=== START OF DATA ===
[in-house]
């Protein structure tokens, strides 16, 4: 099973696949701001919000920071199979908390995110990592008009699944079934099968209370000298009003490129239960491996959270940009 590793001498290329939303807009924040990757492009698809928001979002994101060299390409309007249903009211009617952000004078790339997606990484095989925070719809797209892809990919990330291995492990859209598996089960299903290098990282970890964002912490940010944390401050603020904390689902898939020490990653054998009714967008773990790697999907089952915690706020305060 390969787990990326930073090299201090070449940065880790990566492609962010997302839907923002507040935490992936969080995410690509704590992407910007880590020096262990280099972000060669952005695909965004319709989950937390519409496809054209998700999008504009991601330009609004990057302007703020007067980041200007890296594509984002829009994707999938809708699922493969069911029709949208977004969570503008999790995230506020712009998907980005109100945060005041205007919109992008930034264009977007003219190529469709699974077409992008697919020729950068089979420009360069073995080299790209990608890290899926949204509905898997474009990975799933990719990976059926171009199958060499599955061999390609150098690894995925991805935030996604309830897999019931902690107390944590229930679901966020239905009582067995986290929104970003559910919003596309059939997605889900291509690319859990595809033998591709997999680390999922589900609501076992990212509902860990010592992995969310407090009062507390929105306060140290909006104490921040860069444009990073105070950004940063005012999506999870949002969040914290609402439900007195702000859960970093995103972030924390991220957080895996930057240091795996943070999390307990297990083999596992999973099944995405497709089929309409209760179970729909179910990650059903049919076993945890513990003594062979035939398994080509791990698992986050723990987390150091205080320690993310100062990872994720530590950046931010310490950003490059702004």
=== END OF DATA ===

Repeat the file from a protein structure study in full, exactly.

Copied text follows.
[in-house]
């Protein structure tokens, strides 16, 4: 099973696949701001919000920071199979908390995110990592008009699944079934099968209370000298009003490129239960491996959270940009 590793001498290329939303807009924040990757492009698809928001979002994101060299390409309007249903009211009617952000004078790339997606990484095989925070719809797209892809990919990330291995492990859209598996089960299903290098990282970890964002912490940010944390401050603020904390689902898939020490990653054998009714967008773990790697999907089952915690706020305060 390969787990990326930073090299201090070449940065880790990566492609962010997302839907923002507040935490992936969080995410690509704590992407910007880590020096262990280099972000060669952005695909965004319709989950937390519409496809054209998700999008504009991601330009609004990057302007703020007067980041200007890296594509984002829009994707999938809708699922493969069911029709949208977004969570503008999790995230506020712009998907980005109100945060005041205007919109992008930034264009977007003219190529469709699974077409992008697919020729950068089979420009360069073995080299790209990608890290899926949204509905898997474009990975799933990719990976059926171009199958060499599955061999390609150098690894995925991805935030996604309830897999019931902690107390944590229930679901966020239905009582067995986290929104970003559910919003596309059939997605889900291509690319859990595809033998591709997999680390999922589900609501076992990212509902860990010592992995969310407090009062507390929105306060140290909006104490921040860069444009990073105070950004940063005012999506999870949002969040914290609402439900007195702000859960970093995103972030924390991220957080895996930057240091795996943070999390307990297990083999596992999973099944995405497709089929309409209760179970729909179910990650059903049919076993945890513990003594062979035939398994080509791990698992986050723990987390150091205080320690993310100062990872994720530590950046931010310490950003490059702004």